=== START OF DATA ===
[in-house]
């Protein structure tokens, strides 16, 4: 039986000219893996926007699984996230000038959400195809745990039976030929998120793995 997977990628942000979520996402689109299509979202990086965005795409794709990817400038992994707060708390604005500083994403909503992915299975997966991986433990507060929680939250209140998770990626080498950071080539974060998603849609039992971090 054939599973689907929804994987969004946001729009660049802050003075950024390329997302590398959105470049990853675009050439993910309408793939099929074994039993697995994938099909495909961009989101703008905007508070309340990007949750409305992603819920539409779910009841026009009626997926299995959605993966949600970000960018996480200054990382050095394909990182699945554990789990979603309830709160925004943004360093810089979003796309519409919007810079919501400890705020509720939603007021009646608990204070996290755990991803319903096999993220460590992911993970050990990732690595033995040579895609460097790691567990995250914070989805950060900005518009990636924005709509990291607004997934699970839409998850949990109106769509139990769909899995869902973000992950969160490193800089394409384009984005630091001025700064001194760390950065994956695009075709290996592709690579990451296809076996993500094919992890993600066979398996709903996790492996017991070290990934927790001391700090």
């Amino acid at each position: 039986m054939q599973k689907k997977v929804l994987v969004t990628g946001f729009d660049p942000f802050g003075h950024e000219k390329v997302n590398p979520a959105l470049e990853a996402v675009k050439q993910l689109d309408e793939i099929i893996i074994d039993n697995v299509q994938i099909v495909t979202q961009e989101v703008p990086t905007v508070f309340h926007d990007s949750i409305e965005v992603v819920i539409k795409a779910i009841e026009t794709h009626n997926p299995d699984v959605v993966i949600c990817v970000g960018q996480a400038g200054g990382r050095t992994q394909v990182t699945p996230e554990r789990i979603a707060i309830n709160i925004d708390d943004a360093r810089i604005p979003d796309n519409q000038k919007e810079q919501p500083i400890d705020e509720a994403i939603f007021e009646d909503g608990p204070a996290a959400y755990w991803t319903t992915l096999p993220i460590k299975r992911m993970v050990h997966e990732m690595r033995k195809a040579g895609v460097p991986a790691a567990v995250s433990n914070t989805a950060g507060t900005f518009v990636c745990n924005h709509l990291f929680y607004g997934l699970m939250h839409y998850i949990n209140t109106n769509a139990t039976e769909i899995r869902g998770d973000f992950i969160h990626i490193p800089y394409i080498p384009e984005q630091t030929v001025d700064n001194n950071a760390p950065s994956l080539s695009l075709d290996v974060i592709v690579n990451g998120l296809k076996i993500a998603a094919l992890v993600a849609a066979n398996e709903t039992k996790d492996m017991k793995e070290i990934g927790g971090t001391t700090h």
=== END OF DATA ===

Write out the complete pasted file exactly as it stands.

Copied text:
[in-house]
């Protein structure tokens, strides 16, 4: 039986000219893996926007699984996230000038959400195809745990039976030929998120793995 997977990628942000979520996402689109299509979202990086965005795409794709990817400038992994707060708390604005500083994403909503992915299975997966991986433990507060929680939250209140998770990626080498950071080539974060998603849609039992971090 054939599973689907929804994987969004946001729009660049802050003075950024390329997302590398959105470049990853675009050439993910309408793939099929074994039993697995994938099909495909961009989101703008905007508070309340990007949750409305992603819920539409779910009841026009009626997926299995959605993966949600970000960018996480200054990382050095394909990182699945554990789990979603309830709160925004943004360093810089979003796309519409919007810079919501400890705020509720939603007021009646608990204070996290755990991803319903096999993220460590992911993970050990990732690595033995040579895609460097790691567990995250914070989805950060900005518009990636924005709509990291607004997934699970839409998850949990109106769509139990769909899995869902973000992950969160490193800089394409384009984005630091001025700064001194760390950065994956695009075709290996592709690579990451296809076996993500094919992890993600066979398996709903996790492996017991070290990934927790001391700090």
């Amino acid at each position: 039986m054939q599973k689907k997977v929804l994987v969004t990628g946001f729009d660049p942000f802050g003075h950024e000219k390329v997302n590398p979520a959105l470049e990853a996402v675009k050439q993910l689109d309408e793939i099929i893996i074994d039993n697995v299509q994938i099909v495909t979202q961009e989101v703008p990086t905007v508070f309340h926007d990007s949750i409305e965005v992603v819920i539409k795409a779910i009841e026009t794709h009626n997926p299995d699984v959605v993966i949600c990817v970000g960018q996480a400038g200054g990382r050095t992994q394909v990182t699945p996230e554990r789990i979603a707060i309830n709160i925004d708390d943004a360093r810089i604005p979003d796309n519409q000038k919007e810079q919501p500083i400890d705020e509720a994403i939603f007021e009646d909503g608990p204070a996290a959400y755990w991803t319903t992915l096999p993220i460590k299975r992911m993970v050990h997966e990732m690595r033995k195809a040579g895609v460097p991986a790691a567990v995250s433990n914070t989805a950060g507060t900005f518009v990636c745990n924005h709509l990291f929680y607004g997934l699970m939250h839409y998850i949990n209140t109106n769509a139990t039976e769909i899995r869902g998770d973000f992950i969160h990626i490193p800089y394409i080498p384009e984005q630091t030929v001025d700064n001194n950071a760390p950065s994956l080539s695009l075709d290996v974060i592709v690579n990451g998120l296809k076996i993500a998603a094919l992890v993600a849609a066979n398996e709903t039992k996790d492996m017991k793995e070290i990934g927790g971090t001391t700090h």